Spark uses micro-batching to deal with streams where Flink natively uses streams for all type of workloads (Garcı́a-Gil et al. 2017).

Spark plans computations as a sequence of stateless deterministic operators that can run on any node. For each iteration a new sequence is planned and scheduled (Garcı́a-Gil et al. 2017; Marcu et al. 2016) . In Flink the operators are only planned and scheduled once which allows for stateful operators (Marcu et al. 2016).

Many existing streaming systems are based on a continuous operator model where each node processes its given streaming data one record at a time and outputs to other operators in the pipeline. Often recovery is performed through either replications, where there are two copies of each node, or upstream backup, where the sender maintains a backup of the outputted data to be sent again to a new copy of the failed node. This causes increased resource consumption during normal operation and increased latencies at failure. (Zaharia et al. 2013)

Spark implements Discretized Streams which is an unbounded data processing model that aims to overcome the challenge of expensive fault recovery and slow nodes. It is based on fault-tolerant Resilient Distributed Datasets (RDDs), an in-memory data structure used to store intermediate results whilst allowing efficient recovery. Operations on RDDs are tracked so they can be reconstructed in case of failure. All nodes may participate in its recovery. (Zaharia et al. 2013)

Recovery in Flink happens via checkpoints on regular intervals and partial re-executions. These snapshots include the state of all operators. In case in failure the operators are set back to the state in the last snapshot and the stream is reprocessed. (Carbone et al. 2015)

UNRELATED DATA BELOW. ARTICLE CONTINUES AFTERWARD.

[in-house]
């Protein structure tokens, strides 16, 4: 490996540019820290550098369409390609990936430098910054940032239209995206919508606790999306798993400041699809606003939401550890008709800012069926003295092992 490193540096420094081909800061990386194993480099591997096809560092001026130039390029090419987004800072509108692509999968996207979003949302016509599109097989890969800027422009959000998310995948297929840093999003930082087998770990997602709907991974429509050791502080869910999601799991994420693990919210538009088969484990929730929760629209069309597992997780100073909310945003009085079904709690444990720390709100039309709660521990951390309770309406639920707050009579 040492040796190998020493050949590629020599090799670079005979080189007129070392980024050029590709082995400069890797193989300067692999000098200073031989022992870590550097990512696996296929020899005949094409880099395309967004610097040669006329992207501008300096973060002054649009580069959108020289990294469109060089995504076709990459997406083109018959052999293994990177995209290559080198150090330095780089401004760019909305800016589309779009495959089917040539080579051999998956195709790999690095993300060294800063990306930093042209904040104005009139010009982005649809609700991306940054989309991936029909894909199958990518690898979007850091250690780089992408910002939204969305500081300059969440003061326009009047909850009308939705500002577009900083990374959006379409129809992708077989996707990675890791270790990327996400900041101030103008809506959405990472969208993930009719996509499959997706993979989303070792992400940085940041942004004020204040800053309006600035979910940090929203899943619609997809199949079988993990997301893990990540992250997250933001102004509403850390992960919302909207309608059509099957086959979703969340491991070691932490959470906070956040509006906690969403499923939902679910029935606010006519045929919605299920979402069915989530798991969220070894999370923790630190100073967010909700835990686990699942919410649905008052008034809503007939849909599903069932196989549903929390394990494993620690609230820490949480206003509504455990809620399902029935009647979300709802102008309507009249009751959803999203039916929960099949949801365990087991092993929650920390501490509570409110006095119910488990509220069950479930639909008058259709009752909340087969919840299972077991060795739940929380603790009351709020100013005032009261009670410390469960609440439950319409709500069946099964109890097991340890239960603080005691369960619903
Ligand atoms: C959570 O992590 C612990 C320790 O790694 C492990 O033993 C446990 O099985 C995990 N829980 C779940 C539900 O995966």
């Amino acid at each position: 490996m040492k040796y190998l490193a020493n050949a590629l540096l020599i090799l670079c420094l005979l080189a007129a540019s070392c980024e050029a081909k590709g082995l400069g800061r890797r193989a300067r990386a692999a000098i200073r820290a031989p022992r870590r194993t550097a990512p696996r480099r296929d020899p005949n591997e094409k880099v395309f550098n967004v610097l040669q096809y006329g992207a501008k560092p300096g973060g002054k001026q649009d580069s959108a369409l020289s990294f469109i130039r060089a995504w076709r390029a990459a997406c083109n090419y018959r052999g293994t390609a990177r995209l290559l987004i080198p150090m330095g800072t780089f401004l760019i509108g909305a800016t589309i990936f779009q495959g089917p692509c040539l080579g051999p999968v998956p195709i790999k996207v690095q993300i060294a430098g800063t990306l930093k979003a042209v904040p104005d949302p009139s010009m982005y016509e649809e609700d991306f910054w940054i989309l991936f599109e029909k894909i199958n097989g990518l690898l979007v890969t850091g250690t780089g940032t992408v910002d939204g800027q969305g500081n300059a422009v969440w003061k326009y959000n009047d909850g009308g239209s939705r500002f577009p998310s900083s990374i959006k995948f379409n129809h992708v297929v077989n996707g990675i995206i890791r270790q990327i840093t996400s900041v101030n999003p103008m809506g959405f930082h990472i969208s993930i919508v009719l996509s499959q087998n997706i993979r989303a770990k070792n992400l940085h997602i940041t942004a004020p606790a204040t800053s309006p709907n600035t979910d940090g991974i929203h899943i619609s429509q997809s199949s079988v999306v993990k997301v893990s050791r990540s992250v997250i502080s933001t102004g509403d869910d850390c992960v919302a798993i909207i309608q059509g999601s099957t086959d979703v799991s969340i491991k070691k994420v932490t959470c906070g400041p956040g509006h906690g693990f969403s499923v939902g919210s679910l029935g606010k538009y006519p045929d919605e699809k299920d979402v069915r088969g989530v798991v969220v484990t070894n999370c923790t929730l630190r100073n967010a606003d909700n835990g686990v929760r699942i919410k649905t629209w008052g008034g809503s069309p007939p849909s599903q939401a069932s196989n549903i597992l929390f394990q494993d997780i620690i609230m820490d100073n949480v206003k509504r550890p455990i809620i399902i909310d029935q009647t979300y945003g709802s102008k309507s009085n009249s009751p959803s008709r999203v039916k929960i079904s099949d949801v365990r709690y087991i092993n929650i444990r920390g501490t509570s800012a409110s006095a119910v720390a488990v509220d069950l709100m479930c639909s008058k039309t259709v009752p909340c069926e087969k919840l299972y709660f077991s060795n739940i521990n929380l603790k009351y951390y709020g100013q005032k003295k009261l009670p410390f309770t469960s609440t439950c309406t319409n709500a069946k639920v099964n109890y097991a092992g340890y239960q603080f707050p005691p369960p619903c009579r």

Spark and Flink initially were build to process different data types. Spark was build to process static data, and hence it now processes streams using batch processing, while Flink was build for processing streaming data (Garcı́a-Gil et al. 2017).

Considering performance, (Lopez and Vieru 2016) state Flink processes streams at higher throughputs with consistently low latencies compared to Spark; while Marcu et al. (2016) conclude Spark performs 1.5 to 1.7 times faster than Flink when processing graphs of different sizes. So we can conclude Spark and Flink are not out performed by each other in the goal they were build to achieve.


Carbone, Paris, Asterios Katsifodimos, Stephan Ewen, Volker Markl, Seif Haridi, and Kostas Tzoumas. 2015. "Apache Flink: Stream and Batch Processing in a Single Engine." Bulletin of the IEEE Computer Society Technical Committee on Data Engineering 36 (4).

Garcı́a-Gil, Diego, Sergio Ramı́rez-Gallego, Salvador Garcı́a, and Francisco Herrera. 2017. "A Comparison on Scalability for Batch Big Data Processing on Apache Spark and Apache Flink." Big Data Analytics 2 (1): 1.

Lopez, Javier, and Mihail Vieru. 2016. "Apache Showdown: Flink Vs. Spark -- Zalando Tech Blog." Zalando Jobs. https://jobs.zalando.com/tech/blog/apache-showdown-flink-vs.-spark/?gh_src=4n3gxh1.

Marcu, Ovidiu-Cristian, Alexandru Costan, Gabriel Antoniu, and Marı́a S Pérez-Hernández. 2016. "Spark Versus Flink: Understanding Performance in Big Data Analytics Frameworks." In Cluster Computing (Cluster), 2016 Ieee International Conference on, 433--42. IEEE.

Zaharia, Matei, Tathagata Das, Haoyuan Li, Timothy Hunter, Scott Shenker, and Ion Stoica. 2013. "Discretized Streams: Fault-Tolerant Streaming Computation at Scale." In Proceedings of the Twenty-Fourth Acm Symposium on Operating Systems Principles, 423--38. ACM.